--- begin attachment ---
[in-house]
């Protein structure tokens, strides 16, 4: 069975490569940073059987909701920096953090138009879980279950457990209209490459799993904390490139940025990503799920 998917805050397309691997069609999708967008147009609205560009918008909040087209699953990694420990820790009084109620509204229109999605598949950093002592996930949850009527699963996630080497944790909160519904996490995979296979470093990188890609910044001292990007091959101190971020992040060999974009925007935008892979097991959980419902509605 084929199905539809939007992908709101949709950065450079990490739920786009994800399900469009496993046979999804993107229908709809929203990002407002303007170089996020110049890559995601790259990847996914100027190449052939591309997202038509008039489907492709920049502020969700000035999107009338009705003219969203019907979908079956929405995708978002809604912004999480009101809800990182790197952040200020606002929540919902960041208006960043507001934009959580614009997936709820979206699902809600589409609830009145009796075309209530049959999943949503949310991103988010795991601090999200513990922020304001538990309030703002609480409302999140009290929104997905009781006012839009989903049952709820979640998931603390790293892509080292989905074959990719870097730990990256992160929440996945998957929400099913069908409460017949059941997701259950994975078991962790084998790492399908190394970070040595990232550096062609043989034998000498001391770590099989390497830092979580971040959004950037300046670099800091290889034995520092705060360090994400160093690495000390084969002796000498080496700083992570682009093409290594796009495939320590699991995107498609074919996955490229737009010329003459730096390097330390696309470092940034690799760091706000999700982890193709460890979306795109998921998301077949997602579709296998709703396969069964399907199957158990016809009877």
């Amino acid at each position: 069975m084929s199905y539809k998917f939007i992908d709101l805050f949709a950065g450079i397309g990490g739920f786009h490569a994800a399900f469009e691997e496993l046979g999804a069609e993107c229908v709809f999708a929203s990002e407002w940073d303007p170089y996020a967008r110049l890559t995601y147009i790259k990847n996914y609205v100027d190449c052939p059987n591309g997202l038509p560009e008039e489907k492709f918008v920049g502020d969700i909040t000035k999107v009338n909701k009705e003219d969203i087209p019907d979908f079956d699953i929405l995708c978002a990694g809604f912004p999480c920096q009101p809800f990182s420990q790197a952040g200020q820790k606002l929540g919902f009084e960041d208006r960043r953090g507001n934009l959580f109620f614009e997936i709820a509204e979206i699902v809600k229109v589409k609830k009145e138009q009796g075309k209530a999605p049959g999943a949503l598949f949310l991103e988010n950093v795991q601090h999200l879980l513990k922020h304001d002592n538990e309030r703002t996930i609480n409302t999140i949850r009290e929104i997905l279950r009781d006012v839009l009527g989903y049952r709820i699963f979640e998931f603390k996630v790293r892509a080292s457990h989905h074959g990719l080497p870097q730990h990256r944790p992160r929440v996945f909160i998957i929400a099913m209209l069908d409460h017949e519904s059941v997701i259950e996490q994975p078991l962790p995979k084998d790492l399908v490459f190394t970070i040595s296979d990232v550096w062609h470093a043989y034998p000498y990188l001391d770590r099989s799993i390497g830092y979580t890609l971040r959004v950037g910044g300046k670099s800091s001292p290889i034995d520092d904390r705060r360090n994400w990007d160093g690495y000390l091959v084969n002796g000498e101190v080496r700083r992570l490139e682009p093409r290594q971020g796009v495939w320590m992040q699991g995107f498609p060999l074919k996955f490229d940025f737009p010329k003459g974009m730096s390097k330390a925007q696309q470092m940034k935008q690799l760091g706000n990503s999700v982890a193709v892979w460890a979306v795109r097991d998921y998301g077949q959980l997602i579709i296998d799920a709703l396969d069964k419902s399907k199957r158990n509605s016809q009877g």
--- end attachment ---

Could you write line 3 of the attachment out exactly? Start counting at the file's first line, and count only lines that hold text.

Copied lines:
């Amino acid at each position: 069975m084929s199905y539809k998917f939007i992908d709101l805050f949709a950065g450079i397309g990490g739920f786009h490569a994800a399900f469009e691997e496993l046979g999804a069609e993107c229908v709809f999708a929203s990002e407002w940073d303007p170089y996020a967008r110049l890559t995601y147009i790259k990847n996914y609205v100027d190449c052939p059987n591309g997202l038509p560009e008039e489907k492709f918008v920049g502020d969700i909040t000035k999107v009338n909701k009705e003219d969203i087209p019907d979908f079956d699953i929405l995708c978002a990694g809604f912004p999480c920096q009101p809800f990182s420990q790197a952040g200020q820790k606002l929540g919902f009084e960041d208006r960043r953090g507001n934009l959580f109620f614009e997936i709820a509204e979206i699902v809600k229109v589409k609830k009145e138009q009796g075309k209530a999605p049959g999943a949503l598949f949310l991103e988010n950093v795991q601090h999200l879980l513990k922020h304001d002592n538990e309030r703002t996930i609480n409302t999140i949850r009290e929104i997905l279950r009781d006012v839009l009527g989903y049952r709820i699963f979640e998931f603390k996630v790293r892509a080292s457990h989905h074959g990719l080497p870097q730990h990256r944790p992160r929440v996945f909160i998957i929400a099913m209209l069908d409460h017949e519904s059941v997701i259950e996490q994975p078991l962790p995979k084998d790492l399908v490459f190394t970070i040595s296979d990232v550096w062609h470093a043989y034998p000498y990188l001391d770590r099989s799993i390497g830092y979580t890609l971040r959004v950037g910044g300046k670099s800091s001292p290889i034995d520092d904390r705060r360090n994400w990007d160093g690495y000390l091959v084969n002796g000498e101190v080496r700083r992570l490139e682009p093409r290594q971020g796009v495939w320590m992040q699991g995107f498609p060999l074919k996955f490229d940025f737009p010329k003459g974009m730096s390097k330390a925007q696309q470092m940034k935008q690799l760091g706000n990503s999700v982890a193709v892979w460890a979306v795109r097991d998921y998301g077949q959980l997602i579709i296998d799920a709703l396969d069964k419902s399907k199957r158990n509605s016809q009877g």